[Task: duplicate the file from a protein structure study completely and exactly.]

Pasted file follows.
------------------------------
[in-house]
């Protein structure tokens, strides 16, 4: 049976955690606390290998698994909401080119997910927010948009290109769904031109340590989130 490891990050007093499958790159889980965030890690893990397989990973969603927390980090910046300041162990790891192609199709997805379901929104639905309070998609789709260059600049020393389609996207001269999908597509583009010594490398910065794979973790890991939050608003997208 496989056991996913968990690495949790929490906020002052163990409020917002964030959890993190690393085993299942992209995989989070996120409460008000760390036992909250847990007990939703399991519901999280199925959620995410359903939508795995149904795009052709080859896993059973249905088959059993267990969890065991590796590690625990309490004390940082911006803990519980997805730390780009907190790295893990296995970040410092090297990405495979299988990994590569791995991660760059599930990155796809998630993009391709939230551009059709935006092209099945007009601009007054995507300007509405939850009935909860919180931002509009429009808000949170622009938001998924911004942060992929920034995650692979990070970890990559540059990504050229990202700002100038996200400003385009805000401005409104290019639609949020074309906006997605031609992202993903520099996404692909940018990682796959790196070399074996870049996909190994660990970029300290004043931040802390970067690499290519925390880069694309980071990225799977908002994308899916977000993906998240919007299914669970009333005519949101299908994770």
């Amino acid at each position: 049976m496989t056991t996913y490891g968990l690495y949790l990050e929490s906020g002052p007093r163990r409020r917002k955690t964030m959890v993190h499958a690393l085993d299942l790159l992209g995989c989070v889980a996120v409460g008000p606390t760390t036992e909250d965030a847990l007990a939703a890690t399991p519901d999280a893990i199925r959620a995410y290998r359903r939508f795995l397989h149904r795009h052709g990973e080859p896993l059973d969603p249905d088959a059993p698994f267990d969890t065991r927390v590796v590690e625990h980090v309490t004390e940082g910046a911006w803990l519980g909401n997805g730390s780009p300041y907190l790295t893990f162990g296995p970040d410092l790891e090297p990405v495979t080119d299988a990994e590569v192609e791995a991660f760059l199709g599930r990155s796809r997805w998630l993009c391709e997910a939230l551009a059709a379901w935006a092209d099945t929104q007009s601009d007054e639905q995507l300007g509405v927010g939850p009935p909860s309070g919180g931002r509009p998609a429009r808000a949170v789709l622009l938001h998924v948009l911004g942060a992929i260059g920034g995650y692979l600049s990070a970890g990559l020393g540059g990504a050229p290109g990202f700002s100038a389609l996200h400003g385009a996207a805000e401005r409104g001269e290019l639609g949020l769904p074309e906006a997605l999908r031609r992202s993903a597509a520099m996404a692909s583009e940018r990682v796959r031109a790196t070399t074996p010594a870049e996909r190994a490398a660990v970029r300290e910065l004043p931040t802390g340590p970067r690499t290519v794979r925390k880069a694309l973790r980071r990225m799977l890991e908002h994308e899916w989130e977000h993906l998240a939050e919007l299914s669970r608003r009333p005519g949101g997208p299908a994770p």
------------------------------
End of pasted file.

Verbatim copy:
[in-house]
């Protein structure tokens, strides 16, 4: 049976955690606390290998698994909401080119997910927010948009290109769904031109340590989130 490891990050007093499958790159889980965030890690893990397989990973969603927390980090910046300041162990790891192609199709997805379901929104639905309070998609789709260059600049020393389609996207001269999908597509583009010594490398910065794979973790890991939050608003997208 496989056991996913968990690495949790929490906020002052163990409020917002964030959890993190690393085993299942992209995989989070996120409460008000760390036992909250847990007990939703399991519901999280199925959620995410359903939508795995149904795009052709080859896993059973249905088959059993267990969890065991590796590690625990309490004390940082911006803990519980997805730390780009907190790295893990296995970040410092090297990405495979299988990994590569791995991660760059599930990155796809998630993009391709939230551009059709935006092209099945007009601009007054995507300007509405939850009935909860919180931002509009429009808000949170622009938001998924911004942060992929920034995650692979990070970890990559540059990504050229990202700002100038996200400003385009805000401005409104290019639609949020074309906006997605031609992202993903520099996404692909940018990682796959790196070399074996870049996909190994660990970029300290004043931040802390970067690499290519925390880069694309980071990225799977908002994308899916977000993906998240919007299914669970009333005519949101299908994770």
């Amino acid at each position: 049976m496989t056991t996913y490891g968990l690495y949790l990050e929490s906020g002052p007093r163990r409020r917002k955690t964030m959890v993190h499958a690393l085993d299942l790159l992209g995989c989070v889980a996120v409460g008000p606390t760390t036992e909250d965030a847990l007990a939703a890690t399991p519901d999280a893990i199925r959620a995410y290998r359903r939508f795995l397989h149904r795009h052709g990973e080859p896993l059973d969603p249905d088959a059993p698994f267990d969890t065991r927390v590796v590690e625990h980090v309490t004390e940082g910046a911006w803990l519980g909401n997805g730390s780009p300041y907190l790295t893990f162990g296995p970040d410092l790891e090297p990405v495979t080119d299988a990994e590569v192609e791995a991660f760059l199709g599930r990155s796809r997805w998630l993009c391709e997910a939230l551009a059709a379901w935006a092209d099945t929104q007009s601009d007054e639905q995507l300007g509405v927010g939850p009935p909860s309070g919180g931002r509009p998609a429009r808000a949170v789709l622009l938001h998924v948009l911004g942060a992929i260059g920034g995650y692979l600049s990070a970890g990559l020393g540059g990504a050229p290109g990202f700002s100038a389609l996200h400003g385009a996207a805000e401005r409104g001269e290019l639609g949020l769904p074309e906006a997605l999908r031609r992202s993903a597509a520099m996404a692909s583009e940018r990682v796959r031109a790196t070399t074996p010594a870049e996909r190994a490398a660990v970029r300290e910065l004043p931040t802390g340590p970067r690499t290519v794979r925390k880069a694309l973790r980071r990225m799977l890991e908002h994308e899916w989130e977000h993906l998240a939050e919007l299914s669970r608003r009333p005519g949101g997208p299908a994770p």